BE 351 Biomedical Engineering Lab 2
BE 361 Biomaterials 3
HSS or RH330

HSS Elective or
Tech & Profess'l Comm
4
  Total 16
Spring Term   Credit
SV 304 Bioethics 4
BE 320 Physiological Systems II 4
BE 390 Principles of Biomedical 
Engineering Design
2
BE Area 4
  Total 14
Senior Year    
Fall Term   Credit
BE 410 Biomedical Engineering 
Design I
4
HSS Elective 4
  Free Elective 4
BE Area Elective 4
  Total 16
Winter Term   Credit
BE 420 Biomedical Engineering 
Design II
4
HSS Elective 4
  Free Elective 4
BE Area Elective 4
  Total 16
Spring Term   Credit
BE 430 Biomedical Engineering 
Design III
2
HSS Elective 4
  Free Elective 4
BE Area Elective 4
  Total 14
  Total credits required: 192

Biomedical Engineering Areas of Concentration

To receive the B.S. Degree Program in Biomedical Engineering, each student must satisfy the requirements of one of three Biomedical Engineering Areas of Concentration: Biomaterials, Biomechanics or Biomedical Instrumentation. The course options for each of these Areas are given below. A total of 16 credits (including required courses) from one of the lists must be taken.

It is not permissible to "mix and match" courses from different area lists without written permission from the ABBE department head.

Biomedical courses that are offered as special topics courses (e.g. BE491 or BE597) may only be used with the written permission of the department head. Students should work out their schedule in advance to ensure that all graduation requirements are met.

BIOMATERIALS CONCENTRATION

Course Title
BE 417 Advanced Materials
BE 516 Introduction to MEMS
BE 539 Multiscale Biomechanincs
BE 560 Tissue-Biomaterial Interactions
BE 570 Introduction to Tissue Engineering
CHE 315* Materials Science and Engineering
CHE 441 Polymer Engineering
ME 317** Design for Manufacturing
and  
BE 317** Design for Biomedical Manufacturing
ME 328* Materials Engineering

*CHE 315 OR ME 328 may be used, but not both
**ME 317(3 cr) to be taken concurrently with BE317(1 cr)

BIOMEDICAL INSTRUMENTATION CONCENTRATION

Course Title
BE 340 Biomedical Instrumentation and Signal Processing
BE 350 Biocontrols
BE 516 Introduction to MEMS
BE 435/535 Biomedical Optics
BE 555 Electrophysiology
ECE 230 Microcontrollers and Computer Architecture
ECE 480 Introduction to Image Processing
ME 430 Mechatronic Systems
BE 541 Medical Imaging
BE 543 Neuroprosthetics

BIOMECHANICS CONCENTRATION

Course Title
ME 317** Design for Manufacturing
and  
BE 317** Design for Biomedical Manufacturing
BE 525 Biomedical Fluid Mechanics
BE 531 Biomechanics II
BE 534 Soft Tissue Mechanics
BE 539 Multiscale Biomechanics
BE 545 Orthopaedic Biomechanics
BE 550 Research Methods in Biomechanics
EM 403 Advanced Mechanics of Materials
ME 422 Finite Elements for Engineering Applications
ME 520 Computer-Aided Design and Manufacturing
ME 522 Advanced Finite Element Analysis

Biomedical Engineering Thesis Option:

The biomedical engineering thesis option is intended for students who complete a substantive research project in this field. In order to complete this thesis option a student must:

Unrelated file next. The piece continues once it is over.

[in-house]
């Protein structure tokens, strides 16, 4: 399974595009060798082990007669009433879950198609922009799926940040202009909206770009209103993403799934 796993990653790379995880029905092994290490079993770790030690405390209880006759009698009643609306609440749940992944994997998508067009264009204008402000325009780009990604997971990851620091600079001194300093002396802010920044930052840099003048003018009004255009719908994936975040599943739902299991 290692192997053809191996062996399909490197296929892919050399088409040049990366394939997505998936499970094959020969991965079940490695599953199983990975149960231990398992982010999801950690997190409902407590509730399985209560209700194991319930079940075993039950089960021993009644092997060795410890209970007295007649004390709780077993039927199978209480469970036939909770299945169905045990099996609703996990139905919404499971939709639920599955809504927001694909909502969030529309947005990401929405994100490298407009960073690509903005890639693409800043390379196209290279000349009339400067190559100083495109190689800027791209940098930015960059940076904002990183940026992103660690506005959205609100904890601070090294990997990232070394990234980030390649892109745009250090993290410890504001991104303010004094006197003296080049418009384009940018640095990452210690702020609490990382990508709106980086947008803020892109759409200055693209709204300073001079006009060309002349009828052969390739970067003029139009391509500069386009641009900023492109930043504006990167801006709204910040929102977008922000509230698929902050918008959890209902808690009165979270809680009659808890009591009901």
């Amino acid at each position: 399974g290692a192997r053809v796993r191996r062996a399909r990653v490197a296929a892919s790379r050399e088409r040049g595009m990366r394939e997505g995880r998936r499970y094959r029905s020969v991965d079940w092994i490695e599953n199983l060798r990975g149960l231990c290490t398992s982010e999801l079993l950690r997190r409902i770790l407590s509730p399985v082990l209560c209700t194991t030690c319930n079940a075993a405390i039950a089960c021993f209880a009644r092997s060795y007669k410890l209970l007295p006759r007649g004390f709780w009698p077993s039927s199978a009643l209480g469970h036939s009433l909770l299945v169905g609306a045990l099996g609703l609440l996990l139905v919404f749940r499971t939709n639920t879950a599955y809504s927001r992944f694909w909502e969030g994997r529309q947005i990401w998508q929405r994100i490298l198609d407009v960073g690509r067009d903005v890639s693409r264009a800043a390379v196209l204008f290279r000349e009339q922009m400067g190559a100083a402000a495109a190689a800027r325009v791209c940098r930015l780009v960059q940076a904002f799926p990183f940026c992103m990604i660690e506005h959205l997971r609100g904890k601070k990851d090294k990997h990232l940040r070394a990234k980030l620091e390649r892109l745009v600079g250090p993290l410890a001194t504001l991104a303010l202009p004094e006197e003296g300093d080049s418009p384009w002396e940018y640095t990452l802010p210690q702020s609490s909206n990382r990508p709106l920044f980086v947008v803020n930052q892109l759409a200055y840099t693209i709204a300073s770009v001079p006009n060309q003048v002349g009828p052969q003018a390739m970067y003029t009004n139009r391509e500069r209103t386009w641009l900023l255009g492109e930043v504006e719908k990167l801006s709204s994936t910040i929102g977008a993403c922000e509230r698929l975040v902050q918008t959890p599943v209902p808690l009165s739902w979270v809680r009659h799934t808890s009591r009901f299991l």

1. Pass a minimum of 8 credit hours of BE 492.
  2. Perform research in BE492 that involves the same research project and is completed under the direction of a departmental faculty mentor. None of these credits may be used to fulfill the biomedical engineering area elective requirement.
  3. Complete the course, BE 499 Thesis Research, in which the thesis is written and submitted to the department, and an oral research presentation is given to a minimum of three departmental faculty members, including the student’s advisor. Successful completion of the biomedical engineering thesis will be noted on the student’s transcript.

Biomedical Engineering Area Minor

The biomedical engineering area minor is intended to provide a strong biomedical engineering background to undergraduate students who are interested in pursuing careers in the biomedical industry and the health care related fields.

In order to complete the requirements in the biomedical engineering area minor, a student must complete AB110 "Cell Structure and Function" and 16 credits from list shown below. At least three of the courses must have a BE prefix.

Biomedical Engineering Minor Electives

PH 302 4 Biophysics
AB 411 4> Genetic Engineering
BE 310 4 Analysis of Physiological Systems I
BE 320 4 Analysis of Physiological Systems II
BE 331 Biomechanics
BE 340 4 Biomedical Instrumentation
BE 350 4 Biocontrol Systems
BE 351 2 Biomedical Engineering Lab *
BE 352 1 Biomechanics Lab *
BE 353 1 Biomaterials Lab *
BE 361 3 Biomaterials
BE 435/535 4 Biomedical Optics
BE 482 4 Bioengineering Statistics
BE 510 4 Biomedical Signal and Image Processing
BE 525 4 Biomedical Fluid Mechanics
BE 531 4 Biomechanics II
BE 534 4 Soft Tissue Mechanics
BE 539 4 Multiscale Biomechanics
BE 541 4 Medical Imaging
BE 543 4 Neuroprosthetics
BE 545 4 Orthopaedic Biomechanics
BE 550 4 Research Methods in Biomechanics
BE 555 4 Electrophysiology
BE 560 4 Tissue-Biomaterial Interactions
BE 570 4 Introduction to Tissue Engineering

*Students getting credit for BE351 cannot get credit for BE352 or BE353.

In addition to courses on the above list, students are required to have completed at least 12 credits of basic engineering courses. These courses may be chosen from the list below:

Basic Engineering Courses

EM 121 Statics and Mechanics of Materials I
EM 204 Statics and Mechanics of Materials II
EM 301 Fluid Mechanics
ECE 130 Introduction to Logic Design
ECE 200 Circuits & Systems
ES 201 Conservation & Accounting Principles
ES 202 Fluid & Thermal Systems
ES 203 Electrical Systems
ES 204 Mechanical Systems
CHE 201 Conservation Principles and Balances
CHE 202 Basic Chemical Process Calculations
CHE 301 Fluid Mechanics

Successful completion of an area minor is indicated on the student's transcript. A student interested in pursuing an area minor in biomedical engineering should consult with the Head of the Department of Applied Biology and Biomedical Engineering.